Feeling extremely nervous or anxious?
Have you noticed that you sweat a lot?
Suffering from extreme tiredness or fatigue and have also noticed that your heartbeat is rapid or irregular?
Do you have hand tremors and unexplained weight loss even though you’re eating everything in sight?
Are you dealing with frequent bowel movements or diarrhea?
These are all common signs of Graves’ disease, though they can also be symptoms of other illnesses.
Other symptoms of Graves’ disease include menstrual issues, such as a very light menstrual flow and infrequent periods. In some cases, people with Graves have an enlarged thyroid (a goiter) or bulging eyes.
It is estimated that between 3 and 10 million people are diagnosed with hyperthyroidism – also known as an overactive thyroid. In fact, the most common form of hyperthyroidism is Graves’ disease that mostly affects women, who are seven times more susceptible than men.
Your thyroid, the butterfly-shaped gland in the front of your neck, is responsible for a wide variety of functions throughout your body including regulating body temperature, heart rate, growth, energy production, and brain health.
Hyperthyroidism occurs when the thyroid produces too much thyroid hormone – but the “autoimmune version”, Graves’ disease, causes patients to develop antibodies triggering receptors on the thyroid gland to continuously stimulate thyroid hormone production.
Both hyperthyroidism and Graves’s Disease speed up metabolism, which might sound helpful – however, this extreme acceleration causes your body to use up nutrients too quickly, causing malnutrition.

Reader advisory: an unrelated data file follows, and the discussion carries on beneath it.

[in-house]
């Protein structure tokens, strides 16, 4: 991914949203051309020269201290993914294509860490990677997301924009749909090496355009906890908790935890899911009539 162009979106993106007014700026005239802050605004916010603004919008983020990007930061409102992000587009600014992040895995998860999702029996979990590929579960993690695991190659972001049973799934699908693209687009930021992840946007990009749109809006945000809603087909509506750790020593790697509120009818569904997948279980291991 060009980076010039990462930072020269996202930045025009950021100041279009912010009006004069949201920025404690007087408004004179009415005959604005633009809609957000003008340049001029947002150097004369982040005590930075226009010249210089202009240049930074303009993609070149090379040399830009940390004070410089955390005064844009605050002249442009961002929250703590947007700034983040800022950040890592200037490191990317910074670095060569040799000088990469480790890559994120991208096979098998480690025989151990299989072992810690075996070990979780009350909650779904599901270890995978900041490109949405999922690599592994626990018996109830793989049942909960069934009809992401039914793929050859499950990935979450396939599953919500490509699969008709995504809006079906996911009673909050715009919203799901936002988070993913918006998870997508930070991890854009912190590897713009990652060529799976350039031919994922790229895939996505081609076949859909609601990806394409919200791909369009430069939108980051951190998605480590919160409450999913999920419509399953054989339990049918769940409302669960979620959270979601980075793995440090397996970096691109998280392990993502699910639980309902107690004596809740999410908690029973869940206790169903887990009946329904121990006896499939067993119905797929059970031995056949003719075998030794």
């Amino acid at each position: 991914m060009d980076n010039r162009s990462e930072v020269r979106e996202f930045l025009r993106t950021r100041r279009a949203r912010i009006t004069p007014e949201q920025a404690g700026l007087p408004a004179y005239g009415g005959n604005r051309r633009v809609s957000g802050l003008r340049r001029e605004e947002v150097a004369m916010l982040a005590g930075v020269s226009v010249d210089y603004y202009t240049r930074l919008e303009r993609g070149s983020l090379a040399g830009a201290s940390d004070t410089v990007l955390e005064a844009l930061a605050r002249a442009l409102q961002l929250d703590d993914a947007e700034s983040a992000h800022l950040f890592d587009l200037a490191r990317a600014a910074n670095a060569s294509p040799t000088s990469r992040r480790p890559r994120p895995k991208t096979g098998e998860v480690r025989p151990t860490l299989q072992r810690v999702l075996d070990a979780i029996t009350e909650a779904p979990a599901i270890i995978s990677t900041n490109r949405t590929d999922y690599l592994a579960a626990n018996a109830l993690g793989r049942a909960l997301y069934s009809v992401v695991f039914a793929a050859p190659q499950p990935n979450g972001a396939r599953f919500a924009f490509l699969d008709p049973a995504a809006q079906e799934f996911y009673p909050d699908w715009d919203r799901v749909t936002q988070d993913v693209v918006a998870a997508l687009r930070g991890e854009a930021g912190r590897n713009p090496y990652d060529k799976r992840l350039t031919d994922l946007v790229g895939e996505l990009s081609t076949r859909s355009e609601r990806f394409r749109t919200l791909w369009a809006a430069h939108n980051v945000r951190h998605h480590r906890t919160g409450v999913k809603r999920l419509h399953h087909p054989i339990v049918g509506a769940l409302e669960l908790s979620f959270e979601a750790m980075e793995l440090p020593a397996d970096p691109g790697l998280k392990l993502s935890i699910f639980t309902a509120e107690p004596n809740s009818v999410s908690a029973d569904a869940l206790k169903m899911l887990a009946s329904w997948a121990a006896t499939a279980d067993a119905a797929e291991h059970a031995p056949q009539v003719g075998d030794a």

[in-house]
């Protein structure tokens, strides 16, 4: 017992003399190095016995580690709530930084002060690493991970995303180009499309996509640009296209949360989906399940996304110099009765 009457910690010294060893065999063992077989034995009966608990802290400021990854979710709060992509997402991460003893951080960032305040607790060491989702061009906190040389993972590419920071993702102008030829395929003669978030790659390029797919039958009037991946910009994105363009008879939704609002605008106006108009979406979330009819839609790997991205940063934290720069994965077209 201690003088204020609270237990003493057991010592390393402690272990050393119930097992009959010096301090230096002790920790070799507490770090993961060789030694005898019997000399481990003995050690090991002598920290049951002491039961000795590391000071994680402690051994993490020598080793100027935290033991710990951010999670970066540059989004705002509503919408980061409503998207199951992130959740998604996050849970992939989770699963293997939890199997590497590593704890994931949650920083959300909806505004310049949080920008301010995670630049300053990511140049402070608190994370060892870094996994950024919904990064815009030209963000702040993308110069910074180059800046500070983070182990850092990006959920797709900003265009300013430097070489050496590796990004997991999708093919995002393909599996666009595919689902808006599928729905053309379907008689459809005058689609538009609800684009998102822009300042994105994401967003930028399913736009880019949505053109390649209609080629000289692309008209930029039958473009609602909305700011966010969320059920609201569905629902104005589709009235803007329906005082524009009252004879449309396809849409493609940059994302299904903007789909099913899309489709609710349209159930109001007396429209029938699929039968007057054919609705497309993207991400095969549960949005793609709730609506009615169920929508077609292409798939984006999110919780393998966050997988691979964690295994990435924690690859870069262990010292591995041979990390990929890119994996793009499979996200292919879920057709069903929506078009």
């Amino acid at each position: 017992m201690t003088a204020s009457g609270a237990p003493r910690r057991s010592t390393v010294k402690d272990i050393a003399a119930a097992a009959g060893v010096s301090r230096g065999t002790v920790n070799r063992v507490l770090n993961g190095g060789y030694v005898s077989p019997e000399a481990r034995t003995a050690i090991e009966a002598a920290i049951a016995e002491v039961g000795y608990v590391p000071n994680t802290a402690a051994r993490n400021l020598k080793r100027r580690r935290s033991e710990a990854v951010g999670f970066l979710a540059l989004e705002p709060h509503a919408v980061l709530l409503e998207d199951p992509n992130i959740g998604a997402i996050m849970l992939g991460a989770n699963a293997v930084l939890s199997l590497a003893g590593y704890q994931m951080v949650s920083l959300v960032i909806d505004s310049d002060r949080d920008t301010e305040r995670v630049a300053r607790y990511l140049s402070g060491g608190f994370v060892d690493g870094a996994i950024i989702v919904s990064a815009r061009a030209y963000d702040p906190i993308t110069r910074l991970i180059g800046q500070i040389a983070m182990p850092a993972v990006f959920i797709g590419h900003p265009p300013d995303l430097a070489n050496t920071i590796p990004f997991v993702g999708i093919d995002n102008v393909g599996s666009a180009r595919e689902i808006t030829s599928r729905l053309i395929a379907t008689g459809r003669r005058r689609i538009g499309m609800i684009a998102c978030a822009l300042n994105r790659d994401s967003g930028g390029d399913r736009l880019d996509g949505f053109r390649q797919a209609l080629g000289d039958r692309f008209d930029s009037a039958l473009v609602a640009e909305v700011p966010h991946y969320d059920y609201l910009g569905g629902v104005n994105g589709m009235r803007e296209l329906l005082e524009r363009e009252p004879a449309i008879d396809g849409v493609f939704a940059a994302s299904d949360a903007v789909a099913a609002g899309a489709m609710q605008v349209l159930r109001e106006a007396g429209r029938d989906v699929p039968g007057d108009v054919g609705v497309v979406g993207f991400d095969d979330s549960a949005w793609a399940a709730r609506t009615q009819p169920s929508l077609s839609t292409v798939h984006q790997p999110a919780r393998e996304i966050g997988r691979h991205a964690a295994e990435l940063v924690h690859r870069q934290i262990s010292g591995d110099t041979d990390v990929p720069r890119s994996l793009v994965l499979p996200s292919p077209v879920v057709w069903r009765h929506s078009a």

Hyperthyroidism can cause other serious health issues affecting heart, bones, muscles, menstrual cycle, and fertility.
Between 25 - 50% of people with Graves' disease have Graves' ophthalmopathy – eye abnormalities that include characteristic bulging eyes. Swelling, inflammation, redness, gritty sensation in the eyes, dryness and puffy eyelids are also symptoms.
Some people develop bulging of the eyes caused by inflammation and retraction of the eyelids. In some rare cases, more serious eye issues may present such as pain and double vision.
In addition, some people suffer from rare skin symptoms such as red, itchy skin (particularly on shins or tops of the feet), as well as sensitivity to heat.
Graves’ is typically diagnosed by several tests, starting with blood testing to check the levels of thyroid-stimulating hormone (TSH) as well as free T4 and free T3 levels. Radioactive iodine uptake (RAIU) is another way to detect thyroid imbalances because high iodine uptake is common with Graves’ disease.
If you are experiencing any of the symptoms mentioned or are concerned that you may be at risk for Graves’, schedule a free discovery consult to explore whether partnering with Core Flex Wellness and Chiropractic is the best next step.
Maybe you have some questions you’d like to ask before you make a decision on becoming a client. Maybe you want to learn what the difference is between functional medicine vs integrative medicine. Or maybe you found us through searching the web for a functional medicine chiropractor near you and want more information. Our office is standing by, happy to answer any questions you have to see whether or not Core Flex Wellness and Chiropractic is right for you. We are proud to serve the communities in Aspen, Basalt, Carbondale, Grand Junction, and other surrounding areas in CO.